History can account for the innumerable amount of individuals who have committed deeds in the name of their beliefs despite it going against the grain of their “social environments”. Take, for example, any renowned religious figure or follower in their day when they were a minority in their faith and faced persecution for it. Why would anyone be willing to sacrifice their material and social comforts, let alone their survival, if one’s social environment was the only thing that reinforced one’s sense of “right” and “wrong”? If an individual is only concerned with the principles of right and wrong behavior that are defined by their subjective environment, then why would they rebel against that environment in the name of another “right” and “wrong” of their own invention? Ultimately however, if humanity is amoral in the sense of their own choosing that’s independent of their environment, why does the notion of there being (or not being) a “right” and “wrong” even exist in the first place? The fact that Skinner argues against the existence of morality while having knowledge of the concept of morality is itself an oxymoron, the equivalent of the self-refuting statement that “there is no absolute truth” being an absolute truth in of itself.
The issue of free-will
According to Merriam-Webster, free-will is defined as one’s voluntary choice or decision; moreover, the freedom of humans to make choices that are not determined by prior causes or by divine intervention (Free-will, n.d.).
Much like it’s dictionary definition, free-will, as it applies to humans (who are bound by the third-dimension and its physical laws), is the ability to make a choice of one’s own choosing when one has options to choose from. Arguably, that definition is as far as it will take us on the matter of how much free-will we as humans have. We understand that we can’t do whatever we want, such as walk through walls, because of the laws of physics as they apply to the dimension that we’re bound by. We can’t rob a convenience store in front of a cop without facing the consequences of the law, because of the society we live in (e.g. the presence of other “wills” than just our own). Those kinds of “options” aren’t available to us. The kinds of options that humans may have are contextual to the physical and social environment just as we are. Arguably, the only way for one to have absolute free-will would be if they were above all that, or in other words, “God”.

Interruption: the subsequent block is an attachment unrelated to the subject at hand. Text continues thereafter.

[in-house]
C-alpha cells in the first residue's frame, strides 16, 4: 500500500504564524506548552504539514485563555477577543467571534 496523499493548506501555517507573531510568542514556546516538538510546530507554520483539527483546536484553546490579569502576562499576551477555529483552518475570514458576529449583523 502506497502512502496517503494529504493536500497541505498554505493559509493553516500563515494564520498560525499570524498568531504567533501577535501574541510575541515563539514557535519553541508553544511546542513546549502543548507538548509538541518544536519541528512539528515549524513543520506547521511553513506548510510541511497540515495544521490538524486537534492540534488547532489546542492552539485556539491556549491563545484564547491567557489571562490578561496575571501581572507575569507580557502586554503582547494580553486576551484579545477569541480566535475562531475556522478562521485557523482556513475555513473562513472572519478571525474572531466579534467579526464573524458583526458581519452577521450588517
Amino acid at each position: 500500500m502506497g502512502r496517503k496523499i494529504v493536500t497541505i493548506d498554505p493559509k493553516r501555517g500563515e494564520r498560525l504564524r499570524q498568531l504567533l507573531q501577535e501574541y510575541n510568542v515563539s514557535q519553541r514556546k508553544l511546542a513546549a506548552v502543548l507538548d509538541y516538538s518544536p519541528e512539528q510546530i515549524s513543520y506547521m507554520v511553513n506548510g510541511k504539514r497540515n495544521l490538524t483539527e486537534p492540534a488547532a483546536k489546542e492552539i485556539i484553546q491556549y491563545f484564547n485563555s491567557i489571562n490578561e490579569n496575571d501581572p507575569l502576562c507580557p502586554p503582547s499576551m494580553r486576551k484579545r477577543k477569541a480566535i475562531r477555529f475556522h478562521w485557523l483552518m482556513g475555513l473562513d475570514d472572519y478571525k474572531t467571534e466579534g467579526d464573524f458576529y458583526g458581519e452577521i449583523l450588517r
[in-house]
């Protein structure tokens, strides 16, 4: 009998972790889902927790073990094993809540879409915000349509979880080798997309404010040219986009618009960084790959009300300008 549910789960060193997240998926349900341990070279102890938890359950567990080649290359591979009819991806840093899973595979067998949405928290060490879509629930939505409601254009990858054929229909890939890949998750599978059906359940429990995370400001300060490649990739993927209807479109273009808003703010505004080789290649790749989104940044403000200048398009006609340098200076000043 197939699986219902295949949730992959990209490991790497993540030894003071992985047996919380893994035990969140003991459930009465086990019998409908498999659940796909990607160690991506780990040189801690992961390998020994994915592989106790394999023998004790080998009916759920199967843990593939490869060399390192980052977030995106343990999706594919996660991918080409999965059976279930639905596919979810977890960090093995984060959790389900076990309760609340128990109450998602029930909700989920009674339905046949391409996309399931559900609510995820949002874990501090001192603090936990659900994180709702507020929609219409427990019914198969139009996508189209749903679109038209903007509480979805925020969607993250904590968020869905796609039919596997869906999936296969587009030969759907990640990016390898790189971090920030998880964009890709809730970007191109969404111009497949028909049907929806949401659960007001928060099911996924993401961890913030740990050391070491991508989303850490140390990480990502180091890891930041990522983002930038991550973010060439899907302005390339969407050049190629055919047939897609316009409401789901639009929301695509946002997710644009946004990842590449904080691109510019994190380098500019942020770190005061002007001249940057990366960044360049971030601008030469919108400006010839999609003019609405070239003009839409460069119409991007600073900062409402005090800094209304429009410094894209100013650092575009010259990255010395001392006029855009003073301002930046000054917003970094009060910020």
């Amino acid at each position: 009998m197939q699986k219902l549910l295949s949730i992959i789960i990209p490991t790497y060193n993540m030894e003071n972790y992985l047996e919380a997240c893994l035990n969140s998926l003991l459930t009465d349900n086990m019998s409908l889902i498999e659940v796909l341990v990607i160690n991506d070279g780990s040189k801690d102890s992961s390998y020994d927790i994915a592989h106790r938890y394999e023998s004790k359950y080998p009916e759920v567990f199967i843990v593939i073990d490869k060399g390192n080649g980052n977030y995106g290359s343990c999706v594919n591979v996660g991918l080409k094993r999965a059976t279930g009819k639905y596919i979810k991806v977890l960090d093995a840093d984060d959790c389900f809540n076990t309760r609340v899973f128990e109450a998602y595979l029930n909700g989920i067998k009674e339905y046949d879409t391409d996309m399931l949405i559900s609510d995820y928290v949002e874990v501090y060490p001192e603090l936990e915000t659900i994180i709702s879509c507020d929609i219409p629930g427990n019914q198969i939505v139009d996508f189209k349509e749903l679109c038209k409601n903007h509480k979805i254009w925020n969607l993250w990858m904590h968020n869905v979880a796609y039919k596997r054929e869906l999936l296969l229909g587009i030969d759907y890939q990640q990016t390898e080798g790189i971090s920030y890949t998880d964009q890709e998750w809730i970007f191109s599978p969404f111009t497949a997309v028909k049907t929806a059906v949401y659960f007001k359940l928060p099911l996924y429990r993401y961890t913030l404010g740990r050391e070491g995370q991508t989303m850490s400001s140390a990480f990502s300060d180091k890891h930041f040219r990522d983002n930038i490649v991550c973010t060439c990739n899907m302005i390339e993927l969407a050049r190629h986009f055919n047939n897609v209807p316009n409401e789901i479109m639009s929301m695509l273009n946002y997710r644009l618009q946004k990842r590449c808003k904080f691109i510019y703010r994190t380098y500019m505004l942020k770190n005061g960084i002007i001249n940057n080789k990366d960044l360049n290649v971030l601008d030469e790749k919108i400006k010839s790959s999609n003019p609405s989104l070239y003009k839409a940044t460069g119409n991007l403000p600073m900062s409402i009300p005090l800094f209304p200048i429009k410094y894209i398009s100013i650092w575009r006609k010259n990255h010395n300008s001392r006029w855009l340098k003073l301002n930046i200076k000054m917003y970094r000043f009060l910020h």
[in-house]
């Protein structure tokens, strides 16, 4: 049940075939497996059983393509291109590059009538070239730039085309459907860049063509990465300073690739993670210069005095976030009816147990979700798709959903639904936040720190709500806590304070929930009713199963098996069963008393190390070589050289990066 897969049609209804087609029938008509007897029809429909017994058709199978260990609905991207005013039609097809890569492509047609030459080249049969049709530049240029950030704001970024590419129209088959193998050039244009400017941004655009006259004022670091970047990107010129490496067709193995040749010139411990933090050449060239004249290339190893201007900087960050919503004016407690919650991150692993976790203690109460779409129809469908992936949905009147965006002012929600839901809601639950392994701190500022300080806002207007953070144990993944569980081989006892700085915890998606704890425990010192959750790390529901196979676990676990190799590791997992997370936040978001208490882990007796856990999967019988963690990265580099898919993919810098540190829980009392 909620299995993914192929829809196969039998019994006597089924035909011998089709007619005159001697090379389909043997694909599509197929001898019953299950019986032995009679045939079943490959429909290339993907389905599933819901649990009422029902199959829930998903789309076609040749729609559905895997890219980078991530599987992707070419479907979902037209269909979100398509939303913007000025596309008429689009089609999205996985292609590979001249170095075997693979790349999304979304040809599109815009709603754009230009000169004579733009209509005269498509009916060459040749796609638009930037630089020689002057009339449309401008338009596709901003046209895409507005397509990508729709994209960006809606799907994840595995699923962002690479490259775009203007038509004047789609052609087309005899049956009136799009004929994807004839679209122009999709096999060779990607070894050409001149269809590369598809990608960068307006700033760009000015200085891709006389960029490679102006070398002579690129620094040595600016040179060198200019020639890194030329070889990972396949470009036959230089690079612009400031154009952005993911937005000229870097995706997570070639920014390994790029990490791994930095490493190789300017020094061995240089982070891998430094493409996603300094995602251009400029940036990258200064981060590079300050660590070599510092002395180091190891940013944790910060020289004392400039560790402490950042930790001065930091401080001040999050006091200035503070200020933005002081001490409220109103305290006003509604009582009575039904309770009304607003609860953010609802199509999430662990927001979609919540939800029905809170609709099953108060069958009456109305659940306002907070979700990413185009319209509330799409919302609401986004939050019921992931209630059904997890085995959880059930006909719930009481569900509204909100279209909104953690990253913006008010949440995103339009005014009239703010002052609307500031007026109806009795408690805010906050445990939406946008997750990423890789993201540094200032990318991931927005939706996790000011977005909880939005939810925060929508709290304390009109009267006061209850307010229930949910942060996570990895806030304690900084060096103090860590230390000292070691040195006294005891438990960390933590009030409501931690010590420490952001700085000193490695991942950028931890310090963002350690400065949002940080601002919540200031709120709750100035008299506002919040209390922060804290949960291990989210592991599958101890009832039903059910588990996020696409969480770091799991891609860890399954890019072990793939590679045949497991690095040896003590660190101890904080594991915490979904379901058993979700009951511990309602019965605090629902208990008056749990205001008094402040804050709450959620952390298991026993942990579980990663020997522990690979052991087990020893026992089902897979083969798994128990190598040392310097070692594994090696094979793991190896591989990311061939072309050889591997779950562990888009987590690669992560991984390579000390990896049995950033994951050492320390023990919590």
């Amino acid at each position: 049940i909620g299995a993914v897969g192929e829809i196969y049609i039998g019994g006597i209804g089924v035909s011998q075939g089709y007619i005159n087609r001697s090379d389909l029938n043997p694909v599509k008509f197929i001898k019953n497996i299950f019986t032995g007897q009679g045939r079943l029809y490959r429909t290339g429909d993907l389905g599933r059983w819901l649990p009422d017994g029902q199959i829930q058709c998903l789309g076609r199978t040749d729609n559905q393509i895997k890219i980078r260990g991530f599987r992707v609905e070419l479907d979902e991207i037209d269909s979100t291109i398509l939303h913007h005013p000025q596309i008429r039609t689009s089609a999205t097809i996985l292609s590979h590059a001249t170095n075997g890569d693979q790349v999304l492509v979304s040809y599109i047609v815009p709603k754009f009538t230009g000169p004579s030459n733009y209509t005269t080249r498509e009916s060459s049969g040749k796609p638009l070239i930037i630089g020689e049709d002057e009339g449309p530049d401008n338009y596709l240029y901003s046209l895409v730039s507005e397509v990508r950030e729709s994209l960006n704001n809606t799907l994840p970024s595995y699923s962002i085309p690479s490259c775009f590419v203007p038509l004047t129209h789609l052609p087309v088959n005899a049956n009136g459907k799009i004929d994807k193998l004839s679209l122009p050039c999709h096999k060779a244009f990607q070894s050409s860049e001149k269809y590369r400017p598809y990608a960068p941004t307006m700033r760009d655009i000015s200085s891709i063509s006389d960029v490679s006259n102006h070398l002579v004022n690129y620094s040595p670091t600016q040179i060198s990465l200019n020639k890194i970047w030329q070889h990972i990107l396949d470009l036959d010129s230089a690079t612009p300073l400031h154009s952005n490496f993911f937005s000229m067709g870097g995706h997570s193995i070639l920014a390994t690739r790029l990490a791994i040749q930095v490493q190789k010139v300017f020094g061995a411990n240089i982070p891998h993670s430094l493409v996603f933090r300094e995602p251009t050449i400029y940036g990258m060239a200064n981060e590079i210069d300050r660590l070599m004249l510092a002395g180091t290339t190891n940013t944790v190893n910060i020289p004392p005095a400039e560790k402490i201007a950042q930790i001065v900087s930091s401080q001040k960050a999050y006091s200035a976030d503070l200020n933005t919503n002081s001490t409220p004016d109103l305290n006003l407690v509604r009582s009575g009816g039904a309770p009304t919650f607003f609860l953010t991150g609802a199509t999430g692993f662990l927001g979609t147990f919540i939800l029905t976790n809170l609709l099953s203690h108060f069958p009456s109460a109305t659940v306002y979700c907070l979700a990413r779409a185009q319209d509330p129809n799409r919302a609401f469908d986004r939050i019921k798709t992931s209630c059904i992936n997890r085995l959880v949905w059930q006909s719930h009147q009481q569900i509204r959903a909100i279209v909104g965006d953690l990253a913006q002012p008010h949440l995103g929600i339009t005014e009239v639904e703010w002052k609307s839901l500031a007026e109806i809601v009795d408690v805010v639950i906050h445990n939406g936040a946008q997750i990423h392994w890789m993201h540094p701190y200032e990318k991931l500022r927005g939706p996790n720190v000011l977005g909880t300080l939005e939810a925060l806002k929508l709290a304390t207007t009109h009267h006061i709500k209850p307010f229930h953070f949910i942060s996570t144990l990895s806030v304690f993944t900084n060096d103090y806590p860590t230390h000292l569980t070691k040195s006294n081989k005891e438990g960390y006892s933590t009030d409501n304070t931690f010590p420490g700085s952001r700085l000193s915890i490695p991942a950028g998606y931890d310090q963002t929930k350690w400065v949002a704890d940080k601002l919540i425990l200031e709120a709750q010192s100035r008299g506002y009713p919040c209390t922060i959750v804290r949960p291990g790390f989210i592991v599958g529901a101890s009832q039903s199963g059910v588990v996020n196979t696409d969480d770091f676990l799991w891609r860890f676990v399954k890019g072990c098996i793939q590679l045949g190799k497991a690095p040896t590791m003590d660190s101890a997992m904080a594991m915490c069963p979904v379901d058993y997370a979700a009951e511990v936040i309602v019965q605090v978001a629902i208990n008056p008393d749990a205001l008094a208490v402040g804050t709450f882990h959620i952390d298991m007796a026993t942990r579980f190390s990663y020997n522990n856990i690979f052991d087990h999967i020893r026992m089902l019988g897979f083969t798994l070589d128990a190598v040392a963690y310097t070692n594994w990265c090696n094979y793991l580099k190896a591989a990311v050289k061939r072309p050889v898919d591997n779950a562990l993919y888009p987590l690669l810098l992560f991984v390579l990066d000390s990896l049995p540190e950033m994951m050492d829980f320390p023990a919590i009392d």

According to this definition of free-will, Skinner may be correct in his assertion that there is none; however, in the sense that humans cannot exercise free-will due to their environmental programming, Skinner misses the mark for the reasons previously argued.
Nature and nurture
The nature versus nurture debate is the question of whether human behavior is determined by the environment, either prenatal or during an individual’s life, or by their genes. While the debate has existed since the dawn of the Age of Enlightenment, it wasn’t until the inclusion of behaviorism as a field of psychology that it received greater attention. B.F. Skinner’s research made immense contributions to modern psychology, but much like other fields within the discipline, it is only a single member of the larger animal of the human mind.
Bouchard, T., Lykken, D., McGue, M., Segal, N., & Tellegen, A. (1990). Sources of human psychological differences: The Minnesota study of twins reared apart. Science, 250(4978), 223–228.
Butler-Bowdon, T. “B.F. Skinner: Beyond Freedom and Dignity” 50 Psychology Classics: Your shortcut to the most important ideas on the mind, personality, and human nature. Nicholas Brealey, 2017.
Freewill. (n.d.) In Merriam-Webster.com dictionary. Retrieved from https://www.merriam-webster.com/dictionary/free%20will
Skinner, B.F. Beyond Freedom and Dignity. Hackett Publishing Company, Inc., 1979.